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Friday, 22 November, 2002, 11:27 GMT
Smog laws 'save lives immediately'
Hong Kong pollution protest in 1999
Still a problem: Pollution protest in 1999
Cutting air pollution will start preventing illness almost straight away, according to a study which looked at death rates in Hong Kong.

In 1990, the then UK colony introduced regulations to reduce sulphur emissions from cars.

Researchers from the Universities of London and Hong Kong tried to gauge the impact of this.


The Hong Kong intervention provides direct evidence that control of this pollution has immediate - and long-term - health benefits

Professor Anthony Hedley, University of Hong Kong
Their research, published in The Lancet medical journal this week, found that, on average, every resident of Hong Kong gained weeks of extra life expectancy for every year they breathed the cleaner air.

Women gained just over 20 days on average per year - and men 41 days.

It is now estimated that Hong Kong residents will live on average several months longer because they live in a less polluted city.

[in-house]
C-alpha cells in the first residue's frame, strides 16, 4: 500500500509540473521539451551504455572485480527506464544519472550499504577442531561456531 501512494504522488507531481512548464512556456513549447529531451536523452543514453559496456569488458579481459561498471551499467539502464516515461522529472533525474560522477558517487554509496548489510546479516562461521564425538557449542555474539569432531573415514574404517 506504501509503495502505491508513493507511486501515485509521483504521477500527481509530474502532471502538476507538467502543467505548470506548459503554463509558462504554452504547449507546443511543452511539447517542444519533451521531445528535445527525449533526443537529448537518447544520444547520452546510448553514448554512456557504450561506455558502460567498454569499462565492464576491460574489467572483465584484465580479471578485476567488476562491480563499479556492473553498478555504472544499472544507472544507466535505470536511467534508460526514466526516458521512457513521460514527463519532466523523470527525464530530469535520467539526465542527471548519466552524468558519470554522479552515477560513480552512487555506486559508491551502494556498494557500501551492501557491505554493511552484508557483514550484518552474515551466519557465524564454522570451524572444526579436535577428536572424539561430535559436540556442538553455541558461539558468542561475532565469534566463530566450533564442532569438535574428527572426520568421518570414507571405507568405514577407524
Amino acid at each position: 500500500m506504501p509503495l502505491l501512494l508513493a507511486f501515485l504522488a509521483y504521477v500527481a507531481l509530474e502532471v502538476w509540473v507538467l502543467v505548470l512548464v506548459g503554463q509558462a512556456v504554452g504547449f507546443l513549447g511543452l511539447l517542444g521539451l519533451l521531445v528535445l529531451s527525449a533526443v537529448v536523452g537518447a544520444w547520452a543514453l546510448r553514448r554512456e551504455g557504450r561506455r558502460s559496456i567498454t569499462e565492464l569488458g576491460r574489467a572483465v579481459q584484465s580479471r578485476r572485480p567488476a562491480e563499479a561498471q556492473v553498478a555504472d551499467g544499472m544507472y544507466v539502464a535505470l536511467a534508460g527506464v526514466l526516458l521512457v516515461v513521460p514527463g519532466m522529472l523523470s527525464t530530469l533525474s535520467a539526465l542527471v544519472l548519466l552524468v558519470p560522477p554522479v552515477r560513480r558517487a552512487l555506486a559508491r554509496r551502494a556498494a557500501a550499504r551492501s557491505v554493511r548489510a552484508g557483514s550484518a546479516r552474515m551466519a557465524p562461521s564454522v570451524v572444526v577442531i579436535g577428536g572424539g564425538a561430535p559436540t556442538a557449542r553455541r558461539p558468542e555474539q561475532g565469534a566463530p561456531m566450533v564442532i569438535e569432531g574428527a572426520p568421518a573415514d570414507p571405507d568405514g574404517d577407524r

Deaths from respiratory disease fell by 5% each year from the introduction of the measure, and heart disease by 2% each year.

Anthony Hedley, a professor of community medicine at the University of Hong Kong, said: "Pollution from sulphur-rich fuels has an effect on death rates, especially respiratory and cardiovascular deaths.

"The outcome of the Hong Kong intervention provides direct evidence that control of this pollution has immediate - and long-term - health benefits."

Heavily polluted

Hong Kong was handed over to Chinese sovereignty in 1997, while remaining an autonomous region.

It was notorious for being one of the world's most heavily polluted cities - and the coastal waters surrounding it are still said to be badly tainted.

Its problems with air pollution in general have yet to be solved - on September 12 this year, levels of particulates from vehicle exhausts were so bad that the population was warned to stay indoors.

A report in the South China Morning Post suggested that particulate pollution sometimes reached more than four times US safety limits.

A previous study estimated that annual deaths as a result of respiratory or cardiovascular illness topped 6,000.

However, regulations now require all power plants and vehicles to use fuel with a reduced sulphur content.

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